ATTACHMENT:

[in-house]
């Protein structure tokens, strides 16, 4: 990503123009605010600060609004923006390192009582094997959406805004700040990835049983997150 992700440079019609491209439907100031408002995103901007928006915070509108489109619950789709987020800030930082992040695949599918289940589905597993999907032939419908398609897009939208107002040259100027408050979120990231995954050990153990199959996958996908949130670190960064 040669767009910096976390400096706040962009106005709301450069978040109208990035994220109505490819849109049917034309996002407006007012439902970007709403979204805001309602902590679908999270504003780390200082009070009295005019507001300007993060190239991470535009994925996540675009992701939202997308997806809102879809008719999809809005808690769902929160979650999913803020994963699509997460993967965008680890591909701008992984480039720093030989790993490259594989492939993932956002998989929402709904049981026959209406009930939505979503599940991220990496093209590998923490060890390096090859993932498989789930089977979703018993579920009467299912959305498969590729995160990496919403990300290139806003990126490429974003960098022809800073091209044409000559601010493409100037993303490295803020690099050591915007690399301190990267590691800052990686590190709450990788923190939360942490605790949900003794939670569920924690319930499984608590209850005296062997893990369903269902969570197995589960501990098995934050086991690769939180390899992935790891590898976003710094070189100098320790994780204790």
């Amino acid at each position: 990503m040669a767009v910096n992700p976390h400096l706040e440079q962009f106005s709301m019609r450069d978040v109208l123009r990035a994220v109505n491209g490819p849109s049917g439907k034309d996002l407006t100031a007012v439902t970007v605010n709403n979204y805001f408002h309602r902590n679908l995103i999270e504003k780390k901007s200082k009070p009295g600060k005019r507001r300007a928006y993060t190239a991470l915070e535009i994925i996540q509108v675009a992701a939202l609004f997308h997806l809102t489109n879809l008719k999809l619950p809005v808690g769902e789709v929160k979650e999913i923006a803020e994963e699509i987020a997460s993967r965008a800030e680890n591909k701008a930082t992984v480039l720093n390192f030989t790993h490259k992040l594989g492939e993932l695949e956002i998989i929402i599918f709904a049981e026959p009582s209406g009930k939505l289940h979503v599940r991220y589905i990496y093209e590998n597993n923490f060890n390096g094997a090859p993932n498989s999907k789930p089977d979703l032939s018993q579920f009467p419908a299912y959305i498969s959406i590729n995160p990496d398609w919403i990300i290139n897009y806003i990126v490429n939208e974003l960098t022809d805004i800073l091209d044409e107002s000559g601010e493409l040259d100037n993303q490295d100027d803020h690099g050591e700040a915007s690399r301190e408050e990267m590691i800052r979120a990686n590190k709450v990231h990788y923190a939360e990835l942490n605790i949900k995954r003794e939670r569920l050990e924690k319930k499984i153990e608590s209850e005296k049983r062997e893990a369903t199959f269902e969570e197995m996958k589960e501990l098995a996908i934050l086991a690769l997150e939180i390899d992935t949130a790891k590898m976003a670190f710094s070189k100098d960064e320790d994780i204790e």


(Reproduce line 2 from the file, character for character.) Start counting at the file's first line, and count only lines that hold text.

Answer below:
């Protein structure tokens, strides 16, 4: 990503123009605010600060609004923006390192009582094997959406805004700040990835049983997150 992700440079019609491209439907100031408002995103901007928006915070509108489109619950789709987020800030930082992040695949599918289940589905597993999907032939419908398609897009939208107002040259100027408050979120990231995954050990153990199959996958996908949130670190960064 040669767009910096976390400096706040962009106005709301450069978040109208990035994220109505490819849109049917034309996002407006007012439902970007709403979204805001309602902590679908999270504003780390200082009070009295005019507001300007993060190239991470535009994925996540675009992701939202997308997806809102879809008719999809809005808690769902929160979650999913803020994963699509997460993967965008680890591909701008992984480039720093030989790993490259594989492939993932956002998989929402709904049981026959209406009930939505979503599940991220990496093209590998923490060890390096090859993932498989789930089977979703018993579920009467299912959305498969590729995160990496919403990300290139806003990126490429974003960098022809800073091209044409000559601010493409100037993303490295803020690099050591915007690399301190990267590691800052990686590190709450990788923190939360942490605790949900003794939670569920924690319930499984608590209850005296062997893990369903269902969570197995589960501990098995934050086991690769939180390899992935790891590898976003710094070189100098320790994780204790």